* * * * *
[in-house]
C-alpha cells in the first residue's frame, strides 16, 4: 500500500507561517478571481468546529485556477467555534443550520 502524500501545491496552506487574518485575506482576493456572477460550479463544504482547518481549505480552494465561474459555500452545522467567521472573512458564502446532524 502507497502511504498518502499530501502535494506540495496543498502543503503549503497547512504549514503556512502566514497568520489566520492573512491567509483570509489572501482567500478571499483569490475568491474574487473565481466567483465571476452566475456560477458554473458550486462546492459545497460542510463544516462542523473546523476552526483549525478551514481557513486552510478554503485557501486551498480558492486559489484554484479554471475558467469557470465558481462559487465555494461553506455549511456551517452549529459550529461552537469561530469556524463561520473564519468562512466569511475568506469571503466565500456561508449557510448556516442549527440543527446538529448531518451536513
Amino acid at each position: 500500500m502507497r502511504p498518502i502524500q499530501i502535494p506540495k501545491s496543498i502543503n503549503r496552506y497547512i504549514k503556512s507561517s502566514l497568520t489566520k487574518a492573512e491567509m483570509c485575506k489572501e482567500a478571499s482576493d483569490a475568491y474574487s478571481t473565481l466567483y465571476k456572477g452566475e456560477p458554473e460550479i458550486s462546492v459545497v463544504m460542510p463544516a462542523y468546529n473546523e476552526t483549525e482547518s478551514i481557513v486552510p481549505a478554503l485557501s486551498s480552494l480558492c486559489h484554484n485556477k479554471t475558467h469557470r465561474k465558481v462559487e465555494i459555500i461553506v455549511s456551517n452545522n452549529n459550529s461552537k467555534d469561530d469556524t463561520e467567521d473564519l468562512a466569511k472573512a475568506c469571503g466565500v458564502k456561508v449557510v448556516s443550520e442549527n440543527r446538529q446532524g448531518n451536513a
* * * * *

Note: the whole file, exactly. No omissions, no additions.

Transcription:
[in-house]
C-alpha cells in the first residue's frame, strides 16, 4: 500500500507561517478571481468546529485556477467555534443550520 502524500501545491496552506487574518485575506482576493456572477460550479463544504482547518481549505480552494465561474459555500452545522467567521472573512458564502446532524 502507497502511504498518502499530501502535494506540495496543498502543503503549503497547512504549514503556512502566514497568520489566520492573512491567509483570509489572501482567500478571499483569490475568491474574487473565481466567483465571476452566475456560477458554473458550486462546492459545497460542510463544516462542523473546523476552526483549525478551514481557513486552510478554503485557501486551498480558492486559489484554484479554471475558467469557470465558481462559487465555494461553506455549511456551517452549529459550529461552537469561530469556524463561520473564519468562512466569511475568506469571503466565500456561508449557510448556516442549527440543527446538529448531518451536513
Amino acid at each position: 500500500m502507497r502511504p498518502i502524500q499530501i502535494p506540495k501545491s496543498i502543503n503549503r496552506y497547512i504549514k503556512s507561517s502566514l497568520t489566520k487574518a492573512e491567509m483570509c485575506k489572501e482567500a478571499s482576493d483569490a475568491y474574487s478571481t473565481l466567483y465571476k456572477g452566475e456560477p458554473e460550479i458550486s462546492v459545497v463544504m460542510p463544516a462542523y468546529n473546523e476552526t483549525e482547518s478551514i481557513v486552510p481549505a478554503l485557501s486551498s480552494l480558492c486559489h484554484n485556477k479554471t475558467h469557470r465561474k465558481v462559487e465555494i459555500i461553506v455549511s456551517n452545522n452549529n459550529s461552537k467555534d469561530d469556524t463561520e467567521d473564519l468562512a466569511k472573512a475568506c469571503g466565500v458564502k456561508v449557510v448556516s443550520e442549527n440543527r446538529q446532524g448531518n451536513a